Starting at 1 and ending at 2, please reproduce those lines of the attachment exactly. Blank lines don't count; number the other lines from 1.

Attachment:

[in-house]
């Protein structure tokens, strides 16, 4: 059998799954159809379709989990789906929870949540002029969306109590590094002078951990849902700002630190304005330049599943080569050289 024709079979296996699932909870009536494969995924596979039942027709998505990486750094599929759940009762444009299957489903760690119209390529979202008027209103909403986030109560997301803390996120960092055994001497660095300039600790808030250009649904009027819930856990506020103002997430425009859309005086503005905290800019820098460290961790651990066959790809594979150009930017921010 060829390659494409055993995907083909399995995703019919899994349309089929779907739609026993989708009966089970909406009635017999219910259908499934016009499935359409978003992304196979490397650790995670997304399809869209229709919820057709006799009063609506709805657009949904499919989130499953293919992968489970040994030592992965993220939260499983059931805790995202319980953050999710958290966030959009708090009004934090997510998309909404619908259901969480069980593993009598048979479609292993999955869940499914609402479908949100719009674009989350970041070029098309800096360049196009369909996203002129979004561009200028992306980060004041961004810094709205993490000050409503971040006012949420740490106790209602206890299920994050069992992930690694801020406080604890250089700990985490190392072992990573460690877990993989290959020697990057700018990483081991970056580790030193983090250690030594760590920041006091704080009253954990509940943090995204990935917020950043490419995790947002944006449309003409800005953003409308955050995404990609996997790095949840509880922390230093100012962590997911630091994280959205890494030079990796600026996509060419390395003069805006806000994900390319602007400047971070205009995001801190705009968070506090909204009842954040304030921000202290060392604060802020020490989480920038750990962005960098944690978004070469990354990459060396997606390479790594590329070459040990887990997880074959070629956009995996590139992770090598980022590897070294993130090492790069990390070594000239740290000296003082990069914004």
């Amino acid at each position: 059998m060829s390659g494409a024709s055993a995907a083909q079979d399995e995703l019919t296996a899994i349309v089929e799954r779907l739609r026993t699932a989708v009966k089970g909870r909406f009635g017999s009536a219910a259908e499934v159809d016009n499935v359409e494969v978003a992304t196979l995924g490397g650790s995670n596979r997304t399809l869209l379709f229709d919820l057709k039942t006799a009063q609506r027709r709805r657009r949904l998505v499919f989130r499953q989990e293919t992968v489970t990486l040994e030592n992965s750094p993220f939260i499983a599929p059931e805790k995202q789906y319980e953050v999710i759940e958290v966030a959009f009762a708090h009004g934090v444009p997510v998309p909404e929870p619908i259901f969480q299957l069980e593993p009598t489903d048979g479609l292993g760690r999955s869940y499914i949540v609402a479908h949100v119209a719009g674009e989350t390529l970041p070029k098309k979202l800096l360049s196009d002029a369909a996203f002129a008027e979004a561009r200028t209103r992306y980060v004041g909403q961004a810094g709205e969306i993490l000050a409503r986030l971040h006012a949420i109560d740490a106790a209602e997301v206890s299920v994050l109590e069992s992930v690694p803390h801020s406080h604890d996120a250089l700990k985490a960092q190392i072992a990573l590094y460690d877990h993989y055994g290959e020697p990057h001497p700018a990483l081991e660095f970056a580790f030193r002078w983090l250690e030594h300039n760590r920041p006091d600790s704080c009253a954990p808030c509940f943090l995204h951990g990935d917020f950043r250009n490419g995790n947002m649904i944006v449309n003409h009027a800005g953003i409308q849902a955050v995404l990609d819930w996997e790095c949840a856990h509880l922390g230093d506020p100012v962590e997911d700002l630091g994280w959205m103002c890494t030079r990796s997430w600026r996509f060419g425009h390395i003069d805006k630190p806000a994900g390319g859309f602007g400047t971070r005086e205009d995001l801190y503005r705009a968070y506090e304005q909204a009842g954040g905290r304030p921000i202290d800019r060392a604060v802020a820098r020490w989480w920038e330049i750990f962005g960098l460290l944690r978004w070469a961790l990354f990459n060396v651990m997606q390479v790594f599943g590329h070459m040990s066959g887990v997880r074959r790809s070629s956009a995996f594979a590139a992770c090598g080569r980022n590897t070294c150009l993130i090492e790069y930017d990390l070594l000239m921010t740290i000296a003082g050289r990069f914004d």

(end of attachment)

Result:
[in-house]
């Protein structure tokens, strides 16, 4: 059998799954159809379709989990789906929870949540002029969306109590590094002078951990849902700002630190304005330049599943080569050289 024709079979296996699932909870009536494969995924596979039942027709998505990486750094599929759940009762444009299957489903760690119209390529979202008027209103909403986030109560997301803390996120960092055994001497660095300039600790808030250009649904009027819930856990506020103002997430425009859309005086503005905290800019820098460290961790651990066959790809594979150009930017921010 060829390659494409055993995907083909399995995703019919899994349309089929779907739609026993989708009966089970909406009635017999219910259908499934016009499935359409978003992304196979490397650790995670997304399809869209229709919820057709006799009063609506709805657009949904499919989130499953293919992968489970040994030592992965993220939260499983059931805790995202319980953050999710958290966030959009708090009004934090997510998309909404619908259901969480069980593993009598048979479609292993999955869940499914609402479908949100719009674009989350970041070029098309800096360049196009369909996203002129979004561009200028992306980060004041961004810094709205993490000050409503971040006012949420740490106790209602206890299920994050069992992930690694801020406080604890250089700990985490190392072992990573460690877990993989290959020697990057700018990483081991970056580790030193983090250690030594760590920041006091704080009253954990509940943090995204990935917020950043490419995790947002944006449309003409800005953003409308955050995404990609996997790095949840509880922390230093100012962590997911630091994280959205890494030079990796600026996509060419390395003069805006806000994900390319602007400047971070205009995001801190705009968070506090909204009842954040304030921000202290060392604060802020020490989480920038750990962005960098944690978004070469990354990459060396997606390479790594590329070459040990887990997880074959070629956009995996590139992770090598980022590897070294993130090492790069990390070594000239740290000296003082990069914004």